All steps of the Private Equity (PE) investment process are critical from early-stage due diligence to the final exit. After years of executing on the investment thesis including process improvements, product pricing optimization, cost reduction, talent management, add-on’s, tuck-in’s and excercising other value creation levers, a poorly planned or executed exit can make the difference between a great deal and a good deal.
To unpack the value pre-exit procurement optimization can create, it is helpful to understand 2020 PE exit statistics:
2020 Private Equity Exit Activity Highlights
2020 PE Exit Details
Total PE exit value increased from $357.0 billion to $378.3 billion despite the decrease in the number of exits
2021 forecasts indicate a high level of activity with some sources predicting 20% of buyouts will be priced above 20x EBITDA. The graph predicts a YOY increase in buyouts at 20x+. Price multiples in the public markets have carried into private markets. The S&P 500 now trades at a Cyclically Adjusted Price-to-Earnings (CAPE) ratio of 34.77, up from 34.52 last month and up from 30.73 one year ago. This is a change of 0.70% from last month and 13.3% from one year ago. In the private market, the median multiple for buyouts was 12.7x through Q3 2020 which is a record high. Although the average multiple is being driven up by larger technology buyouts that are well above the 12.7x EBITDA level, the majority of exits in 2020 were in the 12x to 20x+ range and the same is expected to be true in 2021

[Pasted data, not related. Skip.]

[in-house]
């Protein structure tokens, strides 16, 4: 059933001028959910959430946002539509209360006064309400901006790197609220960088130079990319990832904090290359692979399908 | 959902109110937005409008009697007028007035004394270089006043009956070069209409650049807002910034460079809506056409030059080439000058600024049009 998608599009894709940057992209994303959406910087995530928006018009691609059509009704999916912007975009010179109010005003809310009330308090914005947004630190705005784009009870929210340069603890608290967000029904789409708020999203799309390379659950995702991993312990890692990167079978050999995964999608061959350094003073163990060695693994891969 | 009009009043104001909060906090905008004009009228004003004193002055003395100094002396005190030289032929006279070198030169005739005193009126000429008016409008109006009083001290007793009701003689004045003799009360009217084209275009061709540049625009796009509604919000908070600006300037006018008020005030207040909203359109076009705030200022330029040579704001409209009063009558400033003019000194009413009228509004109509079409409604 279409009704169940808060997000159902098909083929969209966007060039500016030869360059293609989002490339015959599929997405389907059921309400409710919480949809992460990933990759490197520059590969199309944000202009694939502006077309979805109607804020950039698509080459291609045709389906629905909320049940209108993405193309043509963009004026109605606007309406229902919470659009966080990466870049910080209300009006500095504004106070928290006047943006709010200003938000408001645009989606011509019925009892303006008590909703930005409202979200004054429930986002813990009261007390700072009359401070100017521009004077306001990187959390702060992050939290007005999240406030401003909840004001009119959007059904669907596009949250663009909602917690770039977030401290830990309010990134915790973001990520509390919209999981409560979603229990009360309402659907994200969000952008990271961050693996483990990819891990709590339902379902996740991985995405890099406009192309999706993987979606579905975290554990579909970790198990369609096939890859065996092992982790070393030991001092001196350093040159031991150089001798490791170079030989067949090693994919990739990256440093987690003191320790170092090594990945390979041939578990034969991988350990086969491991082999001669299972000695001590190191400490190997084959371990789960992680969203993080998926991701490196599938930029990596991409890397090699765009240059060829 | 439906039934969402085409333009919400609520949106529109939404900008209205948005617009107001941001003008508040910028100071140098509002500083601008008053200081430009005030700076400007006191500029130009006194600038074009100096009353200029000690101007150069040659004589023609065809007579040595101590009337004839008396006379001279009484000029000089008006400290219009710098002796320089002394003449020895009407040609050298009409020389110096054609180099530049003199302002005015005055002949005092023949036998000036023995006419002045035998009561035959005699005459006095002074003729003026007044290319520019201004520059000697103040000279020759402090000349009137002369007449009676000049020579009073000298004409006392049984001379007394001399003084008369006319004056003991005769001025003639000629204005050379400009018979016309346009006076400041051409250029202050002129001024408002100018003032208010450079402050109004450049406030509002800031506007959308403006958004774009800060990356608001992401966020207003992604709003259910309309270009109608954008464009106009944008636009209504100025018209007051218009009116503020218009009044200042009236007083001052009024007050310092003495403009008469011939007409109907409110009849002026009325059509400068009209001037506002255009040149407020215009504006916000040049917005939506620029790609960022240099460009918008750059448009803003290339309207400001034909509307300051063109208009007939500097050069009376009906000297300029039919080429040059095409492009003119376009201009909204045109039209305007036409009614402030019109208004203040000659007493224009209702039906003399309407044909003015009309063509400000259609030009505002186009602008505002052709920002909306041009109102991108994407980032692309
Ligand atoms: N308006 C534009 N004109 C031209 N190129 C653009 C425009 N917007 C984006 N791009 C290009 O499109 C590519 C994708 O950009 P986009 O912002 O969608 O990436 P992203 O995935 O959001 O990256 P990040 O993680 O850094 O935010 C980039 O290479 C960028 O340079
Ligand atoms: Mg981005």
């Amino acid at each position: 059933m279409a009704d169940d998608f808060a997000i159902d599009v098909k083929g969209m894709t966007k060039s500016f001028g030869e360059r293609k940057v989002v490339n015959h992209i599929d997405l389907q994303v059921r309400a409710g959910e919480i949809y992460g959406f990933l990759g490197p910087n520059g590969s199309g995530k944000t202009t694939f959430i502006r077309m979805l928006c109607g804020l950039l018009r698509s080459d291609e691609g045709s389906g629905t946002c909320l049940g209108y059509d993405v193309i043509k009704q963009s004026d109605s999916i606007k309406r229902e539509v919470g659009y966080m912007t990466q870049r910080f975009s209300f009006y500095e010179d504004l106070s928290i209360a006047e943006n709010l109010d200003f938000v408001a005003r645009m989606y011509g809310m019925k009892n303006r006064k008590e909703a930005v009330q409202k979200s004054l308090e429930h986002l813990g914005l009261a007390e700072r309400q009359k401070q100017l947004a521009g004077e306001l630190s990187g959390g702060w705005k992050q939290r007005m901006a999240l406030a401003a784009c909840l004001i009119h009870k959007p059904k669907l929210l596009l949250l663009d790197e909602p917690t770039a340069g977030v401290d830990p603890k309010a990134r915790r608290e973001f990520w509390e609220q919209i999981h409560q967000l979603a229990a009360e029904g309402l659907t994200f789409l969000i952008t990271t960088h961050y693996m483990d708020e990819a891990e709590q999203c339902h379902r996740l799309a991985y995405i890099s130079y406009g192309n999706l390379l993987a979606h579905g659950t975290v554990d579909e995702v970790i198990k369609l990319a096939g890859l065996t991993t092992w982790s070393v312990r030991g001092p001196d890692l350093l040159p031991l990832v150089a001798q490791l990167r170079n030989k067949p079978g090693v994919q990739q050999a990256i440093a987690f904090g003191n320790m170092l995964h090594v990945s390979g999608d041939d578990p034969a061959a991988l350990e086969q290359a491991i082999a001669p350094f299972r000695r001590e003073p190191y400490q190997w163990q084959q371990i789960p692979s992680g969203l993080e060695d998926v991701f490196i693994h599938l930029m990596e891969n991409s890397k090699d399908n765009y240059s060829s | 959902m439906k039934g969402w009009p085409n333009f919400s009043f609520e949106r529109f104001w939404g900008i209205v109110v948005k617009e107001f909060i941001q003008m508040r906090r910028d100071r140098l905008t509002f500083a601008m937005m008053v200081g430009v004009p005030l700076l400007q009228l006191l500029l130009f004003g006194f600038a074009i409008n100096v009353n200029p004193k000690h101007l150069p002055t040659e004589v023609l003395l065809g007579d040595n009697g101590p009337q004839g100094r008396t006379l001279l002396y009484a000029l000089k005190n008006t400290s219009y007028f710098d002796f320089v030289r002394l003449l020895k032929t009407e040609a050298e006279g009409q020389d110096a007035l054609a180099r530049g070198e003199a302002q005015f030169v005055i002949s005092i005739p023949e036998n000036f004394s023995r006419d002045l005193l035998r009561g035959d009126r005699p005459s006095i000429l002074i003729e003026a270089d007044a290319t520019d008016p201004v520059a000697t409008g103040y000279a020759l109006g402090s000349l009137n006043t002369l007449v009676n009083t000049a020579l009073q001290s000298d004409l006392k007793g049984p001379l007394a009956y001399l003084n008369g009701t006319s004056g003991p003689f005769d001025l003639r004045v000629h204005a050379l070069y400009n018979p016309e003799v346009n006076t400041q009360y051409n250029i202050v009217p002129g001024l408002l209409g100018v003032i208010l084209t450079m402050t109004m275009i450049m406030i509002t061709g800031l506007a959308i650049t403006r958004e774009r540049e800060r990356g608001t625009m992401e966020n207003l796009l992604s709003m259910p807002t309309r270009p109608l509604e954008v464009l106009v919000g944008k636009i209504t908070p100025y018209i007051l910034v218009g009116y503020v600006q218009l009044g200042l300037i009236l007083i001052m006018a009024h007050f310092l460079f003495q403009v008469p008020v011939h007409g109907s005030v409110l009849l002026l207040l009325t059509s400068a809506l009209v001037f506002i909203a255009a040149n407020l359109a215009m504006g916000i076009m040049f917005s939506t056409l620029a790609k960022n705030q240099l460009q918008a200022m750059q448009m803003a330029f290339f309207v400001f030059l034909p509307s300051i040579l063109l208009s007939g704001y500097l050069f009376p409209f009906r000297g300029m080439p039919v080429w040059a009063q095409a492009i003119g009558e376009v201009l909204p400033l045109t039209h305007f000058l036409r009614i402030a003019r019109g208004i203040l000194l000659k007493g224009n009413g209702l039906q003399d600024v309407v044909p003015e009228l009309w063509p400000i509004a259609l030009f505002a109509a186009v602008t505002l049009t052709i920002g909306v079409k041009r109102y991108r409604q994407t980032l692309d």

A noticeable trend is the decline of sponsor-to-sponsor exits from 2019 to 2020. 390 out of 952 exits (41%) were sponsor in 2020, while 618 of 1107 exits (56%) were sponsor-to-sponsor in 2019. Although overall exists in 2020 declined from 2019, the percentage decline in sponsor-to-sponsor exits was significant.
Pre-Exit Procurement Value Creation
The majority of owners struggle to create value past the initial one to three years of the holding period, during which the primary value levers are typically pulled included procurement process improvement, upgrade of talent to support strategic sourcing, and running competitive processes to drive out costs on indirect spend and CoGS. And as the multiples get higher, so does the bar for a successful exit that is taking advantage of all potential pre-exit value creation opportunities.
One of the mostly widely underutilized pre-exit value creation levers is procurement. Using the 2020 average of 12.7x EBITDA as the valuation, a narrowly focused and strategically executed procurement improvement initative will typically delivery $10M to $25M in enterprise value for mid-market portfolio companies with increasingly higher returns as the addressable spend increases.